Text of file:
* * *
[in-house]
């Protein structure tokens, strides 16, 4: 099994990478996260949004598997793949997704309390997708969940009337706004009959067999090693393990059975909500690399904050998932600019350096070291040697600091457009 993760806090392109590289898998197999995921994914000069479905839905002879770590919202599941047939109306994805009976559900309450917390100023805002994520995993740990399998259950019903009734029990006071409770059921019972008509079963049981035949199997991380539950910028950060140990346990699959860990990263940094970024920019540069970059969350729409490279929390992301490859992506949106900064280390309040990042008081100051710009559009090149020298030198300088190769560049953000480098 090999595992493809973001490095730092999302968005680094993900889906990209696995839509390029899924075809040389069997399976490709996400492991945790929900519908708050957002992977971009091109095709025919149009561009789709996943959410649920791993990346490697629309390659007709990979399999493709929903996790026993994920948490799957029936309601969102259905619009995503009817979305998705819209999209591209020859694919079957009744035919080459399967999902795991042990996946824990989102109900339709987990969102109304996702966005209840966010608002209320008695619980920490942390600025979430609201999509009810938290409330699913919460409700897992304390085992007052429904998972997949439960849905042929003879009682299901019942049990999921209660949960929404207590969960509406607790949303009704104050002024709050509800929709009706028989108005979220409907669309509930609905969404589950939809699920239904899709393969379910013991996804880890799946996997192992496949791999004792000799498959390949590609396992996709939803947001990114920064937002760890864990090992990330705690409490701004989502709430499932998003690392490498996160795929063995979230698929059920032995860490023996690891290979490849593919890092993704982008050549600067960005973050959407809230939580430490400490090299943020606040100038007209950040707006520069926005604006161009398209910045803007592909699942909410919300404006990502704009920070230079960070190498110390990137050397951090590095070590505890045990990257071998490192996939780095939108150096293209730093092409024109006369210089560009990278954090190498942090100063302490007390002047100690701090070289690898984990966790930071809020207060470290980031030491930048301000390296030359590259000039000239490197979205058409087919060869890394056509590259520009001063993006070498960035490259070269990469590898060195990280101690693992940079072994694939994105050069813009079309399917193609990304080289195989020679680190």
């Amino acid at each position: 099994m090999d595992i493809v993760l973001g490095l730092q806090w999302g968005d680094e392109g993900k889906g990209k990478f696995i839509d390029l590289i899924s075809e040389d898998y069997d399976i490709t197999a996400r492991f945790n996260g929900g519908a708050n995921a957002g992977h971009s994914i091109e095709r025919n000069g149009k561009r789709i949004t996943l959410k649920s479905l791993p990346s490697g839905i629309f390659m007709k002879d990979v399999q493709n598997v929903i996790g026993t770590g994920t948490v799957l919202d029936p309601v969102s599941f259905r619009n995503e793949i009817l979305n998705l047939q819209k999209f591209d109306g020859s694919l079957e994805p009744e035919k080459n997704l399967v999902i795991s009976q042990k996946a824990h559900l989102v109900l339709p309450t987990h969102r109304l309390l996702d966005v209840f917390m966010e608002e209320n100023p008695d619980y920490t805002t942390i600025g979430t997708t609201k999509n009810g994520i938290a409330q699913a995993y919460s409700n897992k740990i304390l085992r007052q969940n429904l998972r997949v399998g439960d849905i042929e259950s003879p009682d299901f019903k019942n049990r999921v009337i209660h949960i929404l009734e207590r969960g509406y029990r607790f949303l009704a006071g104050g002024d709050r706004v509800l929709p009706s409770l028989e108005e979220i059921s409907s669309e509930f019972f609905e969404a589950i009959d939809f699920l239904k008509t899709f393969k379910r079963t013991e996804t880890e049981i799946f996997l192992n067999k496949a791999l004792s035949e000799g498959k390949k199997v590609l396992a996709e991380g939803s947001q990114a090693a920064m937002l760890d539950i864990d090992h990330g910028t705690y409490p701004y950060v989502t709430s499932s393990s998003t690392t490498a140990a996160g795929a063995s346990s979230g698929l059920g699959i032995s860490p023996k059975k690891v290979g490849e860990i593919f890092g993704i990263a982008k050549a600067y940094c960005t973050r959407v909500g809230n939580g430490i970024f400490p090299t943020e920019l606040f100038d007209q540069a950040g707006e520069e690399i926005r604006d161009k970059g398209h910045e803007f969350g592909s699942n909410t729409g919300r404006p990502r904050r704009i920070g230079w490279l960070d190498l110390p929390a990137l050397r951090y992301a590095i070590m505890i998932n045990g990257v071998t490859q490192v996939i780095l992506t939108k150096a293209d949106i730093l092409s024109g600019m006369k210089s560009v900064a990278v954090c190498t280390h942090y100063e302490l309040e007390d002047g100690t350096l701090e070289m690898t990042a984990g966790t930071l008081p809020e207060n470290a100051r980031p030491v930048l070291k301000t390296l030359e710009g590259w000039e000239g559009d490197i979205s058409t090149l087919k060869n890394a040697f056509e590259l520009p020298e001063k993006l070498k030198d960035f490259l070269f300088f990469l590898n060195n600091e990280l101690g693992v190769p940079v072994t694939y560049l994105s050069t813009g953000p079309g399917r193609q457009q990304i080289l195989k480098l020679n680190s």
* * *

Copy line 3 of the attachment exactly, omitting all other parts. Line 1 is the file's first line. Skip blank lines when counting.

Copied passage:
């Amino acid at each position: 099994m090999d595992i493809v993760l973001g490095l730092q806090w999302g968005d680094e392109g993900k889906g990209k990478f696995i839509d390029l590289i899924s075809e040389d898998y069997d399976i490709t197999a996400r492991f945790n996260g929900g519908a708050n995921a957002g992977h971009s994914i091109e095709r025919n000069g149009k561009r789709i949004t996943l959410k649920s479905l791993p990346s490697g839905i629309f390659m007709k002879d990979v399999q493709n598997v929903i996790g026993t770590g994920t948490v799957l919202d029936p309601v969102s599941f259905r619009n995503e793949i009817l979305n998705l047939q819209k999209f591209d109306g020859s694919l079957e994805p009744e035919k080459n997704l399967v999902i795991s009976q042990k996946a824990h559900l989102v109900l339709p309450t987990h969102r109304l309390l996702d966005v209840f917390m966010e608002e209320n100023p008695d619980y920490t805002t942390i600025g979430t997708t609201k999509n009810g994520i938290a409330q699913a995993y919460s409700n897992k740990i304390l085992r007052q969940n429904l998972r997949v399998g439960d849905i042929e259950s003879p009682d299901f019903k019942n049990r999921v009337i209660h949960i929404l009734e207590r969960g509406y029990r607790f949303l009704a006071g104050g002024d709050r706004v509800l929709p009706s409770l028989e108005e979220i059921s409907s669309e509930f019972f609905e969404a589950i009959d939809f699920l239904k008509t899709f393969k379910r079963t013991e996804t880890e049981i799946f996997l192992n067999k496949a791999l004792s035949e000799g498959k390949k199997v590609l396992a996709e991380g939803s947001q990114a090693a920064m937002l760890d539950i864990d090992h990330g910028t705690y409490p701004y950060v989502t709430s499932s393990s998003t690392t490498a140990a996160g795929a063995s346990s979230g698929l059920g699959i032995s860490p023996k059975k690891v290979g490849e860990i593919f890092g993704i990263a982008k050549a600067y940094c960005t973050r959407v909500g809230n939580g430490i970024f400490p090299t943020e920019l606040f100038d007209q540069a950040g707006e520069e690399i926005r604006d161009k970059g398209h910045e803007f969350g592909s699942n909410t729409g919300r404006p990502r904050r704009i920070g230079w490279l960070d190498l110390p929390a990137l050397r951090y992301a590095i070590m505890i998932n045990g990257v071998t490859q490192v996939i780095l992506t939108k150096a293209d949106i730093l092409s024109g600019m006369k210089s560009v900064a990278v954090c190498t280390h942090y100063e302490l309040e007390d002047g100690t350096l701090e070289m690898t990042a984990g966790t930071l008081p809020e207060n470290a100051r980031p030491v930048l070291k301000t390296l030359e710009g590259w000039e000239g559009d490197i979205s058409t090149l087919k060869n890394a040697f056509e590259l520009p020298e001063k993006l070498k030198d960035f490259l070269f300088f990469l590898n060195n600091e990280l101690g693992v190769p940079v072994t694939y560049l994105s050069t813009g953000p079309g399917r193609q457009q990304i080289l195989k480098l020679n680190s």